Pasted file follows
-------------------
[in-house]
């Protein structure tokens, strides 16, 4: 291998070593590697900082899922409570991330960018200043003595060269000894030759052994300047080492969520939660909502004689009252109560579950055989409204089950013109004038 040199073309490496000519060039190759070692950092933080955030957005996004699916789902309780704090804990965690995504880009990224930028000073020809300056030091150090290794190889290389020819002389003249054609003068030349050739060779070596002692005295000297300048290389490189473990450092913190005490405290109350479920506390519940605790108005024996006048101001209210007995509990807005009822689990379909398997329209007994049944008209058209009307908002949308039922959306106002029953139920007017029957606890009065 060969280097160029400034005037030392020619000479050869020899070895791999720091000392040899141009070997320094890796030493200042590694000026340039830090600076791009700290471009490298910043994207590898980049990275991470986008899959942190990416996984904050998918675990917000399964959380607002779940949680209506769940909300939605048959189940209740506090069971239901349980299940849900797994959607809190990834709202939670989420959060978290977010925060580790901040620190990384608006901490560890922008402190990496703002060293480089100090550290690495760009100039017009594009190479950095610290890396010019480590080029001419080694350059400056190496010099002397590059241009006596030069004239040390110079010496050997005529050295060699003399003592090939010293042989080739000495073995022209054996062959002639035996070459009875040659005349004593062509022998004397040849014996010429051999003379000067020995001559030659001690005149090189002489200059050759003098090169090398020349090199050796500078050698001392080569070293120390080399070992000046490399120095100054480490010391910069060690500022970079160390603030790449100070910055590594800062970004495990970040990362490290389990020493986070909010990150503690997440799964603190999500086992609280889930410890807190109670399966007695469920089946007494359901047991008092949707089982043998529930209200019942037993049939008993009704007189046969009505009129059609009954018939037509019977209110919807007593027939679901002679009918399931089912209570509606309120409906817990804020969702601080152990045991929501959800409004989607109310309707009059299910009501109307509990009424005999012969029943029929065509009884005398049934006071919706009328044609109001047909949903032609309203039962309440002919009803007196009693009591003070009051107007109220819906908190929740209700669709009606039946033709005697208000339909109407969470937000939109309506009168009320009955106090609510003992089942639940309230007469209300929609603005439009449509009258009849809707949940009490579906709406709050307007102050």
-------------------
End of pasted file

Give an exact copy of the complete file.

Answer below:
[in-house]
């Protein structure tokens, strides 16, 4: 291998070593590697900082899922409570991330960018200043003595060269000894030759052994300047080492969520939660909502004689009252109560579950055989409204089950013109004038 040199073309490496000519060039190759070692950092933080955030957005996004699916789902309780704090804990965690995504880009990224930028000073020809300056030091150090290794190889290389020819002389003249054609003068030349050739060779070596002692005295000297300048290389490189473990450092913190005490405290109350479920506390519940605790108005024996006048101001209210007995509990807005009822689990379909398997329209007994049944008209058209009307908002949308039922959306106002029953139920007017029957606890009065 060969280097160029400034005037030392020619000479050869020899070895791999720091000392040899141009070997320094890796030493200042590694000026340039830090600076791009700290471009490298910043994207590898980049990275991470986008899959942190990416996984904050998918675990917000399964959380607002779940949680209506769940909300939605048959189940209740506090069971239901349980299940849900797994959607809190990834709202939670989420959060978290977010925060580790901040620190990384608006901490560890922008402190990496703002060293480089100090550290690495760009100039017009594009190479950095610290890396010019480590080029001419080694350059400056190496010099002397590059241009006596030069004239040390110079010496050997005529050295060699003399003592090939010293042989080739000495073995022209054996062959002639035996070459009875040659005349004593062509022998004397040849014996010429051999003379000067020995001559030659001690005149090189002489200059050759003098090169090398020349090199050796500078050698001392080569070293120390080399070992000046490399120095100054480490010391910069060690500022970079160390603030790449100070910055590594800062970004495990970040990362490290389990020493986070909010990150503690997440799964603190999500086992609280889930410890807190109670399966007695469920089946007494359901047991008092949707089982043998529930209200019942037993049939008993009704007189046969009505009129059609009954018939037509019977209110919807007593027939679901002679009918399931089912209570509606309120409906817990804020969702601080152990045991929501959800409004989607109310309707009059299910009501109307509990009424005999012969029943029929065509009884005398049934006071919706009328044609109001047909949903032609309203039962309440002919009803007196009693009591003070009051107007109220819906908190929740209700669709009606039946033709005697208000339909109407969470937000939109309506009168009320009955106090609510003992089942639940309230007469209300929609603005439009449509009258009849809707949940009490579906709406709050307007102050």